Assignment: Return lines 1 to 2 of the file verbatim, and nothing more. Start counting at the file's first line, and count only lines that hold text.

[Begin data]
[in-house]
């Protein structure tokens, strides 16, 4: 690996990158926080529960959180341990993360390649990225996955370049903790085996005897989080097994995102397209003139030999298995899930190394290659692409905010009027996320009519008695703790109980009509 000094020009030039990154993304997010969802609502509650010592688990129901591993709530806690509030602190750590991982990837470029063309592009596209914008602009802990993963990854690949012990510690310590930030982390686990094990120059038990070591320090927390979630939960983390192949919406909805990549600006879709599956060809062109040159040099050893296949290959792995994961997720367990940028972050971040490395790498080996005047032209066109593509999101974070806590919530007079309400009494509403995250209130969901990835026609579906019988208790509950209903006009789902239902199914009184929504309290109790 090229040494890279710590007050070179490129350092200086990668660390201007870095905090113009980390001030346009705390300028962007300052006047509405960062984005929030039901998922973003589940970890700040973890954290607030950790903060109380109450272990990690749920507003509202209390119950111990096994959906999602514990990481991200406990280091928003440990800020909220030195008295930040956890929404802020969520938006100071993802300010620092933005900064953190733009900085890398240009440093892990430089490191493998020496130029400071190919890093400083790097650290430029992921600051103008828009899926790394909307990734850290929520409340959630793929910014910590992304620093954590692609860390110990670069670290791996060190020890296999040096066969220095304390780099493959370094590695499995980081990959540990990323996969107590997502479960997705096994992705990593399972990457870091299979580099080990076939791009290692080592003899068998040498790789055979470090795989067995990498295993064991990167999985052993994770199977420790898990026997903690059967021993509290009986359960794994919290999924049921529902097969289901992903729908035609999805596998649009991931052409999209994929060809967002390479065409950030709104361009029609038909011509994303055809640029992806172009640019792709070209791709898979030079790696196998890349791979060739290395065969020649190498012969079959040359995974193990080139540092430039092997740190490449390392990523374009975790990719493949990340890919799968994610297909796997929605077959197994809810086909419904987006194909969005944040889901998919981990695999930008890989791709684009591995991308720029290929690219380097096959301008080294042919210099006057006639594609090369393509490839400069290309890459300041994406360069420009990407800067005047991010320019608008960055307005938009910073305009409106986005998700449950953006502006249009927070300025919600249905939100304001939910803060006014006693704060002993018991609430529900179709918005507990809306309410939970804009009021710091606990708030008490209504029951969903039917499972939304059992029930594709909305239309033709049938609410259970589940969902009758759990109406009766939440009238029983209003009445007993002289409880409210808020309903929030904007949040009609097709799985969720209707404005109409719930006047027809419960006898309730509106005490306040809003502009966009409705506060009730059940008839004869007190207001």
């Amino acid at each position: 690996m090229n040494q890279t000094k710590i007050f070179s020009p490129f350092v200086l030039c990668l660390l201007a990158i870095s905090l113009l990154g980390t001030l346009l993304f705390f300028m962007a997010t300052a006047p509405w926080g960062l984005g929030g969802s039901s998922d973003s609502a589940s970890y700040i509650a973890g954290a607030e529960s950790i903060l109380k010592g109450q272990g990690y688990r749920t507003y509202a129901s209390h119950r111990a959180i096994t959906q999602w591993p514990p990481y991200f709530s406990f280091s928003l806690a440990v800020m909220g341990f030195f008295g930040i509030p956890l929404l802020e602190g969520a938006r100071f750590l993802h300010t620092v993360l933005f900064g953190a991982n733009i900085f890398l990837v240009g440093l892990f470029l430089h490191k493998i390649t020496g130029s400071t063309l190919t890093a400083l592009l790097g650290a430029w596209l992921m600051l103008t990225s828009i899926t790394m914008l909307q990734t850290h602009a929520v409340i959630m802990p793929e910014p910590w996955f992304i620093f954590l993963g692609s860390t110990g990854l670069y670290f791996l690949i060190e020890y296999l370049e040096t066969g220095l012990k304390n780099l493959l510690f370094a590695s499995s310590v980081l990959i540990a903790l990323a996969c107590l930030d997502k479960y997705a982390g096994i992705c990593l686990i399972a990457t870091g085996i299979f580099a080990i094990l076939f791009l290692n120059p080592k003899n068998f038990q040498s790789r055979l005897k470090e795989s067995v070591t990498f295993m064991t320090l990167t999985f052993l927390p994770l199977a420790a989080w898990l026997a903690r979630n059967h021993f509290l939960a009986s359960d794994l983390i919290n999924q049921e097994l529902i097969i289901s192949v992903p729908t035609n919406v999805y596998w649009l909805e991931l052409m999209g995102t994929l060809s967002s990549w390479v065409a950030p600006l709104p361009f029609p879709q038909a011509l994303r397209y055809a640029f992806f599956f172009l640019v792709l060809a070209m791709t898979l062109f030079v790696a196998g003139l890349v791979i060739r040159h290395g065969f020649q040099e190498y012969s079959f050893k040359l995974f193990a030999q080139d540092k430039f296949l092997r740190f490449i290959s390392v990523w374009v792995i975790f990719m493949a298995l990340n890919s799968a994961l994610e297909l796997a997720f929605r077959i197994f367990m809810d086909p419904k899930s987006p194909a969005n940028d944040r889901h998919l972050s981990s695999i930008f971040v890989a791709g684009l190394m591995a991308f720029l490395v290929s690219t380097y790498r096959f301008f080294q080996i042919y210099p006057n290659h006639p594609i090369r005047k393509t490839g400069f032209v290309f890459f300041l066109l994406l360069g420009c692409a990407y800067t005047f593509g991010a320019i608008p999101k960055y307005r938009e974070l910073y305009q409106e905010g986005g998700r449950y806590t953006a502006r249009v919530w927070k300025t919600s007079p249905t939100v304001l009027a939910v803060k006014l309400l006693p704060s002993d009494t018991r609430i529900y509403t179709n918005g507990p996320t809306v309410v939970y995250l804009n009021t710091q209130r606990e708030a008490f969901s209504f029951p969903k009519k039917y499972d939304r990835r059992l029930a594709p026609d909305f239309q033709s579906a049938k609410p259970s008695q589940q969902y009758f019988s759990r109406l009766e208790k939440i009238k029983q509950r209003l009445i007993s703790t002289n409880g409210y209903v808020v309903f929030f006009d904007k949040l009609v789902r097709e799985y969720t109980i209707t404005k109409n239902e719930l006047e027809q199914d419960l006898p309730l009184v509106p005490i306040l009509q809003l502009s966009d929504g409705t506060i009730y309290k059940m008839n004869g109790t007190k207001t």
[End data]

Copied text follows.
[in-house]
């Protein structure tokens, strides 16, 4: 690996990158926080529960959180341990993360390649990225996955370049903790085996005897989080097994995102397209003139030999298995899930190394290659692409905010009027996320009519008695703790109980009509 000094020009030039990154993304997010969802609502509650010592688990129901591993709530806690509030602190750590991982990837470029063309592009596209914008602009802990993963990854690949012990510690310590930030982390686990094990120059038990070591320090927390979630939960983390192949919406909805990549600006879709599956060809062109040159040099050893296949290959792995994961997720367990940028972050971040490395790498080996005047032209066109593509999101974070806590919530007079309400009494509403995250209130969901990835026609579906019988208790509950209903006009789902239902199914009184929504309290109790 090229040494890279710590007050070179490129350092200086990668660390201007870095905090113009980390001030346009705390300028962007300052006047509405960062984005929030039901998922973003589940970890700040973890954290607030950790903060109380109450272990990690749920507003509202209390119950111990096994959906999602514990990481991200406990280091928003440990800020909220030195008295930040956890929404802020969520938006100071993802300010620092933005900064953190733009900085890398240009440093892990430089490191493998020496130029400071190919890093400083790097650290430029992921600051103008828009899926790394909307990734850290929520409340959630793929910014910590992304620093954590692609860390110990670069670290791996060190020890296999040096066969220095304390780099493959370094590695499995980081990959540990990323996969107590997502479960997705096994992705990593399972990457870091299979580099080990076939791009290692080592003899068998040498790789055979470090795989067995990498295993064991990167999985052993994770199977420790898990026997903690059967021993509290009986359960794994919290999924049921529902097969289901992903729908035609999805596998649009991931052409999209994929060809967002390479065409950030709104361009029609038909011509994303055809640029992806172009640019792709070209791709898979030079790696196998890349791979060739290395065969020649190498012969079959040359995974193990080139540092430039092997740190490449390392990523374009975790990719493949990340890919799968994610297909796997929605077959197994809810086909419904987006194909969005944040889901998919981990695999930008890989791709684009591995991308720029290929690219380097096959301008080294042919210099006057006639594609090369393509490839400069290309890459300041994406360069420009990407800067005047991010320019608008960055307005938009910073305009409106986005998700449950953006502006249009927070300025919600249905939100304001939910803060006014006693704060002993018991609430529900179709918005507990809306309410939970804009009021710091606990708030008490209504029951969903039917499972939304059992029930594709909305239309033709049938609410259970589940969902009758759990109406009766939440009238029983209003009445007993002289409880409210808020309903929030904007949040009609097709799985969720209707404005109409719930006047027809419960006898309730509106005490306040809003502009966009409705506060009730059940008839004869007190207001």